Aug 28, 2013 — In the early 1960s, psychologist Stanley Milgram conducted a controversial study in which participants were led to believe they were administering painful, high-voltage shocks to other subjects. Gina Perry, author of Behind the Shock Machine, says the study has "taken on a life of its own."
Aug 2, 2012 — Psychologist Ellen Langer has spent 30 years researching mindfulness, which she describes as the process of letting go of preconceived notions and acting on new observations. Her ideas revolutionized the field of social psychology, and her work is now used from battlefields to schools to hospitals.
Mar 1, 2012 — The seemingly intractable differences between liberals and conservatives may have an evolutionary basis, argues Jonathan Haidt in his new book, The Righteous Mind.
Jul 14, 2010 — You don't need a background in science to enjoy these research-fueled reads. From the mysteries of the male brain to the logistics of having a clone to the problem of mortality, these books straightforwardly tackle present and future scientific puzzles.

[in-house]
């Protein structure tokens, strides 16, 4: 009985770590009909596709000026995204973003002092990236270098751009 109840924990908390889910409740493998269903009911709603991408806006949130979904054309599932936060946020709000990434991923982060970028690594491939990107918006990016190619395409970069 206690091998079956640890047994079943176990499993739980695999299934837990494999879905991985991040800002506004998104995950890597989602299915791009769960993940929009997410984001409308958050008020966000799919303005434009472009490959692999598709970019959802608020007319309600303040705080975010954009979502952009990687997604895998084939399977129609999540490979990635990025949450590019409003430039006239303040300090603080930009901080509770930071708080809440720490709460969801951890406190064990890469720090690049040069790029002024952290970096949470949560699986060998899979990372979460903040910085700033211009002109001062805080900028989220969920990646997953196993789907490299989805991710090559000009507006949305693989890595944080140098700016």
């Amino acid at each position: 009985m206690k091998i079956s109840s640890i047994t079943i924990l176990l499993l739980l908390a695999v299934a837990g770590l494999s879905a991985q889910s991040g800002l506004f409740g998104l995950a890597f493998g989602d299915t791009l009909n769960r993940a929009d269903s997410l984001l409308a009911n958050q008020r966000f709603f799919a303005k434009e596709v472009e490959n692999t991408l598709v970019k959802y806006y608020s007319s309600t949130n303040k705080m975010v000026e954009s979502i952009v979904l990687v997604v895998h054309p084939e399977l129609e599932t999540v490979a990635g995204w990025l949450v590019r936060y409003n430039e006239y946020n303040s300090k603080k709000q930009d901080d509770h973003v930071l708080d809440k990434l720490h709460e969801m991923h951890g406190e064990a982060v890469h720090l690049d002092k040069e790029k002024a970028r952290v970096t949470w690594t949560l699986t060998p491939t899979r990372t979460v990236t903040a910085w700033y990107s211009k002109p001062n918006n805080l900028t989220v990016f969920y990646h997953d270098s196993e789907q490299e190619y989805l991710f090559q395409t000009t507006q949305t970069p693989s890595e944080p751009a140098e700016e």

Jun 12, 2009 — In the early '60s psychologist Stanley Milgram conducted his "obedience" experiments, showing that most people will do what an authority figure tells them to do. Psychology professor Thomas Blass details Milgram's life and work in his book The Man Who Shocked the World.
Mar 4, 2008 — In her new critique of contemporary culture, Susan Jacoby lambastes America's increasing preoccupation with "anti-intellectualism" and "junk thought." The Age of American Unreason is her eighth book.
Feb 19, 2007 — Brothers Chip and Dan Heath examine why some ideas spread around the globe, while others are forgettable, in their book, Made to Stick. They say most people don't know how to frame their ideas in a clear and compelling way.